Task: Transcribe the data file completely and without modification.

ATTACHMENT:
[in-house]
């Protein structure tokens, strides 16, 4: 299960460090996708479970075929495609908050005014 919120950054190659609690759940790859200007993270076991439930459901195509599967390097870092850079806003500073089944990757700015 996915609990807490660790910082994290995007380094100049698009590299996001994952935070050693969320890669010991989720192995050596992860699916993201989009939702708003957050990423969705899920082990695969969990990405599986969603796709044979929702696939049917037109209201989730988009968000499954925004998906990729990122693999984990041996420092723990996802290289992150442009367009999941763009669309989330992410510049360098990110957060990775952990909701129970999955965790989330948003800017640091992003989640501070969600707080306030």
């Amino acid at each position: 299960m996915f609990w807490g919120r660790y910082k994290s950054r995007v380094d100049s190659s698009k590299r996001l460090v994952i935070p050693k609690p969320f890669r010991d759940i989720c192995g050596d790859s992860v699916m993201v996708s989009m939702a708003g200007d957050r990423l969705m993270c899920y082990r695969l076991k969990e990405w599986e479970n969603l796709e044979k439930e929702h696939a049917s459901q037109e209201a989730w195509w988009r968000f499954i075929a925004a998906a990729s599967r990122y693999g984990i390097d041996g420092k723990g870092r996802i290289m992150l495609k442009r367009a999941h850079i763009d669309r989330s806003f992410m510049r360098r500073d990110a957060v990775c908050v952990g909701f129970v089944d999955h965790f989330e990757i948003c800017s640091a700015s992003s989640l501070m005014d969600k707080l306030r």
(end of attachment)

[in-house]
């Protein structure tokens, strides 16, 4: 299960460090996708479970075929495609908050005014 919120950054190659609690759940790859200007993270076991439930459901195509599967390097870092850079806003500073089944990757700015 996915609990807490660790910082994290995007380094100049698009590299996001994952935070050693969320890669010991989720192995050596992860699916993201989009939702708003957050990423969705899920082990695969969990990405599986969603796709044979929702696939049917037109209201989730988009968000499954925004998906990729990122693999984990041996420092723990996802290289992150442009367009999941763009669309989330992410510049360098990110957060990775952990909701129970999955965790989330948003800017640091992003989640501070969600707080306030």
């Amino acid at each position: 299960m996915f609990w807490g919120r660790y910082k994290s950054r995007v380094d100049s190659s698009k590299r996001l460090v994952i935070p050693k609690p969320f890669r010991d759940i989720c192995g050596d790859s992860v699916m993201v996708s989009m939702a708003g200007d957050r990423l969705m993270c899920y082990r695969l076991k969990e990405w599986e479970n969603l796709e044979k439930e929702h696939a049917s459901q037109e209201a989730w195509w988009r968000f499954i075929a925004a998906a990729s599967r990122y693999g984990i390097d041996g420092k723990g870092r996802i290289m992150l495609k442009r367009a999941h850079i763009d669309r989330s806003f992410m510049r360098r500073d990110a957060v990775c908050v952990g909701f129970v089944d999955h965790f989330e990757i948003c800017s640091a700015s992003s989640l501070m005014d969600k707080l306030r």